Midtown Modern Project identifies significant buildings in East Midtown
August 28, 2012
DOCOMOMO NY/Tri-State’s Midtown Modern Project was initiated several years ago through a grant to survey Modern architecture in Midtown and ascertain the history of development and architecture in the area. With the help of Columbia University preservation graduate students over two summers we created a list of about 200 buildings that highlight the significant construction boom in Midtown from 1950–1970. The study area covered from 35th to 60th streets. Using a database we coordinated building addresses, architects, owners, completion and alteration dates along with current photographs. The survey files were submitted to the Landmarks Preservation Commission for reference and incorporated into our collaborative project with World Monuments Fund for the Manhattan Modern Map in 2004. An article summarizing the survey by project coordinator Nina Rappaport was published in the DOCOMOMO Journal in 2004.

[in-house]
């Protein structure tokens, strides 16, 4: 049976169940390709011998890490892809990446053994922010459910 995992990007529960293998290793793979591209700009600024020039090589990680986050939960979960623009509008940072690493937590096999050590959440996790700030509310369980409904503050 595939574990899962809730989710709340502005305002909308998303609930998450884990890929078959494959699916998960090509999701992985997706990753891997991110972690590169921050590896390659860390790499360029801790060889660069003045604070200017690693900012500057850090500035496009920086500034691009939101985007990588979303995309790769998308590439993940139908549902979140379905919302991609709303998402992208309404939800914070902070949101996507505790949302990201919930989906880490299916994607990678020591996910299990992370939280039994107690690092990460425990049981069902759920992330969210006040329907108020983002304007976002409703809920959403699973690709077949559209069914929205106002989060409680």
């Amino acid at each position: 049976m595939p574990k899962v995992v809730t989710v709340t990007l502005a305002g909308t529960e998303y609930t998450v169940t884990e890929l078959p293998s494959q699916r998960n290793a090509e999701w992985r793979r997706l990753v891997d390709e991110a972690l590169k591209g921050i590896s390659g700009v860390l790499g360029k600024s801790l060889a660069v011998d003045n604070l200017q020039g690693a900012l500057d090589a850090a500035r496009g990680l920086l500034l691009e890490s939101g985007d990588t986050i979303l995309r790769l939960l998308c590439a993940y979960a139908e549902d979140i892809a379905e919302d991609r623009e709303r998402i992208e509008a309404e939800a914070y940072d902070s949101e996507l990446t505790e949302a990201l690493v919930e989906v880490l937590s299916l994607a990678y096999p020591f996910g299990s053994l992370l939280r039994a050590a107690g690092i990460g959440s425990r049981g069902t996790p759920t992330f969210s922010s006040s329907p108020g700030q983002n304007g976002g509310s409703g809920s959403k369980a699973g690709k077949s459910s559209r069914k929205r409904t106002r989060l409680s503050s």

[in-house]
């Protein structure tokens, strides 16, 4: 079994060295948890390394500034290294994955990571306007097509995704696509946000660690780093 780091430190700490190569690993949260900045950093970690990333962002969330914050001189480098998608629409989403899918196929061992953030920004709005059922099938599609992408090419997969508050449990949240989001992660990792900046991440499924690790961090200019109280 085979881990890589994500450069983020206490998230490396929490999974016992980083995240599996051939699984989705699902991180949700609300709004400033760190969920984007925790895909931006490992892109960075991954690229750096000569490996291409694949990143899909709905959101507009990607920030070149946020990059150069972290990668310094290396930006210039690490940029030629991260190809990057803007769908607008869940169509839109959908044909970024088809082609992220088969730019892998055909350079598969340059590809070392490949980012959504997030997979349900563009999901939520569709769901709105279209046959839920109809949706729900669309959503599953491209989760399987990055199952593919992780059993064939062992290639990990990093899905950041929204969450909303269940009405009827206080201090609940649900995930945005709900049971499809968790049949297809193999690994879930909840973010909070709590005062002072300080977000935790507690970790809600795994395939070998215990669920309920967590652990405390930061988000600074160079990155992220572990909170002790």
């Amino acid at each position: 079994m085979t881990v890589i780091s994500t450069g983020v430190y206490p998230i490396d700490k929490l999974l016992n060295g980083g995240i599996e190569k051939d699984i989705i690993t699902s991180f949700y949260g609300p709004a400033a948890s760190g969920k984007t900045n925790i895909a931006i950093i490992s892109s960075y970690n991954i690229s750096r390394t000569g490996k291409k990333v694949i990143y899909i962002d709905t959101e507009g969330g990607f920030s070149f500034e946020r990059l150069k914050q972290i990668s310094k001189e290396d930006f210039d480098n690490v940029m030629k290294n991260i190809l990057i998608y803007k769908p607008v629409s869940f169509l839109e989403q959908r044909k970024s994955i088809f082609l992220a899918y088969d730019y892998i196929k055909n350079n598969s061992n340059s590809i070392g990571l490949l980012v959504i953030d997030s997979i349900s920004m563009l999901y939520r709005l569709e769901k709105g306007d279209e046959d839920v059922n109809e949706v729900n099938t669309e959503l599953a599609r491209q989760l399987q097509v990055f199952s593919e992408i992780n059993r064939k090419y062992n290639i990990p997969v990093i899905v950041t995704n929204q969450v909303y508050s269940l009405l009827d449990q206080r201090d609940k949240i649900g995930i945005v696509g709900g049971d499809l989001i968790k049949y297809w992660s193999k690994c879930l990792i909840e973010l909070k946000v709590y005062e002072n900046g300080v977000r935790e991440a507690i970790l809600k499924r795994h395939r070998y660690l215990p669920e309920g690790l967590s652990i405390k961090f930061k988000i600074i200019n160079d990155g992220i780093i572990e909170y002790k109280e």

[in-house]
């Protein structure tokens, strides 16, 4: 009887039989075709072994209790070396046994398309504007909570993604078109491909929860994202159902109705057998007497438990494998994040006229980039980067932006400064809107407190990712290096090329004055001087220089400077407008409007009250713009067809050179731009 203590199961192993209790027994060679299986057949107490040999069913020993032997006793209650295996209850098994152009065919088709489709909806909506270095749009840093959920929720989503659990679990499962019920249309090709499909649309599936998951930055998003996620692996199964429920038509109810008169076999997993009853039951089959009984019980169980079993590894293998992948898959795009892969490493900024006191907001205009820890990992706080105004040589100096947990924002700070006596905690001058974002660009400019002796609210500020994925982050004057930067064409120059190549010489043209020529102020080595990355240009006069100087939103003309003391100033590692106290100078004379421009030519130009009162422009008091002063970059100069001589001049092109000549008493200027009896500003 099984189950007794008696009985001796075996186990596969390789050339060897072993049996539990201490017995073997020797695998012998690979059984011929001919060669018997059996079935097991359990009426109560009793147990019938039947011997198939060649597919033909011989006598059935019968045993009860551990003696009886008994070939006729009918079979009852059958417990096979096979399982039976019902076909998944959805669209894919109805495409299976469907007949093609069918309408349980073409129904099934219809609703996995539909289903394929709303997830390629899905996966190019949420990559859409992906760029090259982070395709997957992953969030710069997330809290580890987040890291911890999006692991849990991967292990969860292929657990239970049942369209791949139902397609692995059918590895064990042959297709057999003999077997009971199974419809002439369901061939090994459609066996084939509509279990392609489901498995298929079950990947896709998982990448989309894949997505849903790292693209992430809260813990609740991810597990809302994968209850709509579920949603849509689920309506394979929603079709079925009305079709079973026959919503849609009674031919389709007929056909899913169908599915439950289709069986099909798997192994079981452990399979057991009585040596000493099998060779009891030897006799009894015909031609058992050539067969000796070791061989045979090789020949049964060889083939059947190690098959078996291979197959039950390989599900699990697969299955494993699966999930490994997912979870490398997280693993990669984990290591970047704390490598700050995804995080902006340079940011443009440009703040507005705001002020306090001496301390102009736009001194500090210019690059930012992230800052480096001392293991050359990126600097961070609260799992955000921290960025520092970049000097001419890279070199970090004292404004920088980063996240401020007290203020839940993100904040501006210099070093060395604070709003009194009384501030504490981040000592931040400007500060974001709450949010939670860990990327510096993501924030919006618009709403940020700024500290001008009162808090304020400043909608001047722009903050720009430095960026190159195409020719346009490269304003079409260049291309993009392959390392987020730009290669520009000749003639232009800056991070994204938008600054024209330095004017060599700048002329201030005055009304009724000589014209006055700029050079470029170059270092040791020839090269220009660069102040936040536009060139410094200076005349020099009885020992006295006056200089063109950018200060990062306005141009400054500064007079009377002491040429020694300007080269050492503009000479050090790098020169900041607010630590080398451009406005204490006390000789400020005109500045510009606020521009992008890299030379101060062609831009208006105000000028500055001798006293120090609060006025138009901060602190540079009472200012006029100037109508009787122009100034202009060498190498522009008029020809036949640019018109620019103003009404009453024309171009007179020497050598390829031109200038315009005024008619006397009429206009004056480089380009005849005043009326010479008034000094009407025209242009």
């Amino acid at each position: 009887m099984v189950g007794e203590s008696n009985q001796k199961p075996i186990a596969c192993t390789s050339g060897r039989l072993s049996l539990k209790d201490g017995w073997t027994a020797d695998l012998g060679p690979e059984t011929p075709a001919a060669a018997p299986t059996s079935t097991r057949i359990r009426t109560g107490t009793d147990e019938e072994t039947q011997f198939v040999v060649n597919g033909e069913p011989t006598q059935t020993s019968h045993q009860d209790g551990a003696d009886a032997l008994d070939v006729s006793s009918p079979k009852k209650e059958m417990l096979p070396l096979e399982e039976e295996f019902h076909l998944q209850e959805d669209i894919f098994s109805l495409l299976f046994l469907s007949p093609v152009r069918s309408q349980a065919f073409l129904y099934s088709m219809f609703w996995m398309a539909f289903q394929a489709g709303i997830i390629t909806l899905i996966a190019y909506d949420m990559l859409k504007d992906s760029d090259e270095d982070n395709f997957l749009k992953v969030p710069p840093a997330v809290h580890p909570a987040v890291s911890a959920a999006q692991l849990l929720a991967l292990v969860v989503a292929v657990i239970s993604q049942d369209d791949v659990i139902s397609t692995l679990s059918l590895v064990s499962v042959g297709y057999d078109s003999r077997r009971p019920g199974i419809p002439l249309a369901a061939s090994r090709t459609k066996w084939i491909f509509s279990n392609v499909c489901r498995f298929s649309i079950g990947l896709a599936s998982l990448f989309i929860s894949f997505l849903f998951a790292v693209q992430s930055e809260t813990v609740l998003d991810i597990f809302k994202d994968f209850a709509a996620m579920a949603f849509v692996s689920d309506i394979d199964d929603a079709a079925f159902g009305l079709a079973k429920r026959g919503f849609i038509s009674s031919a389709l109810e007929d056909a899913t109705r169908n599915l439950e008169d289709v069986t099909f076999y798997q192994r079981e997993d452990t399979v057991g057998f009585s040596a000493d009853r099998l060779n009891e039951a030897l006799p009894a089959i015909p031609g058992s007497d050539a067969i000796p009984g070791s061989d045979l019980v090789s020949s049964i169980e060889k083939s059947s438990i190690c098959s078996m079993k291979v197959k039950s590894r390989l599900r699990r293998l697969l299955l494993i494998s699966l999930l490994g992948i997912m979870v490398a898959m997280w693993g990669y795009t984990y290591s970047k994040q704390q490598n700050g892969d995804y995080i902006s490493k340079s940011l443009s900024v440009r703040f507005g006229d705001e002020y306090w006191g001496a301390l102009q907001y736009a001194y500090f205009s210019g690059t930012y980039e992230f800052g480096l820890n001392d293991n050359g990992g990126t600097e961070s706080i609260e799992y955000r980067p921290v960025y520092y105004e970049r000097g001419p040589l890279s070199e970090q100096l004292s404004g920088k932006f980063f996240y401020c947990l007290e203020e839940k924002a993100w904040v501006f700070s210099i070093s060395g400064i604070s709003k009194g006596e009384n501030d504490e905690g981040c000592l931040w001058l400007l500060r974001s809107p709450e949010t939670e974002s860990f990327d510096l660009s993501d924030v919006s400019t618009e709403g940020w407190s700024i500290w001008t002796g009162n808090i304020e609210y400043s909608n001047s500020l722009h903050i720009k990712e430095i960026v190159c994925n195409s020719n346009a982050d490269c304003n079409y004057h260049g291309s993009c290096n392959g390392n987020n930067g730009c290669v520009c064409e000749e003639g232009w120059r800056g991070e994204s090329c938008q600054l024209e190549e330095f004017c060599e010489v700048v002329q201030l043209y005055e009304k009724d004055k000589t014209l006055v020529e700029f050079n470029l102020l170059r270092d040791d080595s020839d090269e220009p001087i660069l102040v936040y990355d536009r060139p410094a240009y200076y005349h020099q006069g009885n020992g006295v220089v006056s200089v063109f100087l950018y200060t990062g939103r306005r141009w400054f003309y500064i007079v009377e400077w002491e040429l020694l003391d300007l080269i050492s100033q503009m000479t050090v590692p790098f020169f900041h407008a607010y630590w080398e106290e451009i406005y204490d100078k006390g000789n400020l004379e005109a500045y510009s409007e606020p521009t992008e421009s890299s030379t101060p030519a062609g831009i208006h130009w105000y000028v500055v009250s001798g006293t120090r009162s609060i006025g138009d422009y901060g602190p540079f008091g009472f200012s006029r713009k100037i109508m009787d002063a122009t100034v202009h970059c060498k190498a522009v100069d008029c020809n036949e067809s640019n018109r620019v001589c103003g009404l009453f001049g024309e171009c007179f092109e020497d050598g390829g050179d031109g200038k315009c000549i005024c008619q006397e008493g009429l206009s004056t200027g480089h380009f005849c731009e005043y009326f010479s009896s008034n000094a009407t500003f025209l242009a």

With the current Department of City Planning proposal to up-zone the eastern portion of Midtown—78 blocks between 39th and 57th Streets and Fifth and Second Avenues—we have resurrected the survey. Assisted by two new Columbia preservation students we have identified the most significant buildings in the area and plan to bring them to the attention of the Landmarks Preservation Commission and the Department of City Planning. The updated survey also offers opportunities to think about historic districts differently, perhaps thematically, or as groups of non-adjacent buildings significant to safeguarding Modern vernacular architecture within this new zoning proposal. Key to preservation efforts could be proposing incentives to encourage owners to upgrade their Modern buildings, making them sustainable and more energy efficient while keeping their historic character.
DOCOMOMO NY/Tri-State is currently working with the Municipal Art Society to recommend individual buildings for landmark designation and to form a broader strategy for the recognition and preservation of these buildings.